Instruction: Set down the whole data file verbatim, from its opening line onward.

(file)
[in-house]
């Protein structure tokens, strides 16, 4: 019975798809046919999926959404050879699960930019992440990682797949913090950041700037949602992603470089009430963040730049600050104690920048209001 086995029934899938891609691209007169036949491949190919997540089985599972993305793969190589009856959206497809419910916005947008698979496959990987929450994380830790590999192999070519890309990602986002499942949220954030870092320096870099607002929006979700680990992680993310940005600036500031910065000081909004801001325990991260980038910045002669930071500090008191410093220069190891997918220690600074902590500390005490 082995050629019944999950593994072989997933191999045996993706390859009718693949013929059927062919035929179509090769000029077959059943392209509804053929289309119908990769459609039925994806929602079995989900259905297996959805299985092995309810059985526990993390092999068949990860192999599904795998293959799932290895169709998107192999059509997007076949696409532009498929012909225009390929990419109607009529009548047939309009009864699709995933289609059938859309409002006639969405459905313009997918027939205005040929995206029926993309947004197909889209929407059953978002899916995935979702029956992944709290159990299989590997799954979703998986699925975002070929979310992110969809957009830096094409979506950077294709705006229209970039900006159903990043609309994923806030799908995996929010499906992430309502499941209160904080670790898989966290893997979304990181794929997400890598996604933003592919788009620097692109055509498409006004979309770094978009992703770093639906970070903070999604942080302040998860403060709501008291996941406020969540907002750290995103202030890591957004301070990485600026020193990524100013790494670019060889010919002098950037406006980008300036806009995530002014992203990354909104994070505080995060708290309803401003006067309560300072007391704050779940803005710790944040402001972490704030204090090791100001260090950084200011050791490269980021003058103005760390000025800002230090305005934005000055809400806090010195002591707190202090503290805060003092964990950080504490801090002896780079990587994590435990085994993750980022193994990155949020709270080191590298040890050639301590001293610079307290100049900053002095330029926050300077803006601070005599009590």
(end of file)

[in-house]
């Protein structure tokens, strides 16, 4: 019975798809046919999926959404050879699960930019992440990682797949913090950041700037949602992603470089009430963040730049600050104690920048209001 086995029934899938891609691209007169036949491949190919997540089985599972993305793969190589009856959206497809419910916005947008698979496959990987929450994380830790590999192999070519890309990602986002499942949220954030870092320096870099607002929006979700680990992680993310940005600036500031910065000081909004801001325990991260980038910045002669930071500090008191410093220069190891997918220690600074902590500390005490 082995050629019944999950593994072989997933191999045996993706390859009718693949013929059927062919035929179509090769000029077959059943392209509804053929289309119908990769459609039925994806929602079995989900259905297996959805299985092995309810059985526990993390092999068949990860192999599904795998293959799932290895169709998107192999059509997007076949696409532009498929012909225009390929990419109607009529009548047939309009009864699709995933289609059938859309409002006639969405459905313009997918027939205005040929995206029926993309947004197909889209929407059953978002899916995935979702029956992944709290159990299989590997799954979703998986699925975002070929979310992110969809957009830096094409979506950077294709705006229209970039900006159903990043609309994923806030799908995996929010499906992430309502499941209160904080670790898989966290893997979304990181794929997400890598996604933003592919788009620097692109055509498409006004979309770094978009992703770093639906970070903070999604942080302040998860403060709501008291996941406020969540907002750290995103202030890591957004301070990485600026020193990524100013790494670019060889010919002098950037406006980008300036806009995530002014992203990354909104994070505080995060708290309803401003006067309560300072007391704050779940803005710790944040402001972490704030204090090791100001260090950084200011050791490269980021003058103005760390000025800002230090305005934005000055809400806090010195002591707190202090503290805060003092964990950080504490801090002896780079990587994590435990085994993750980022193994990155949020709270080191590298040890050639301590001293610079307290100049900053002095330029926050300077803006601070005599009590």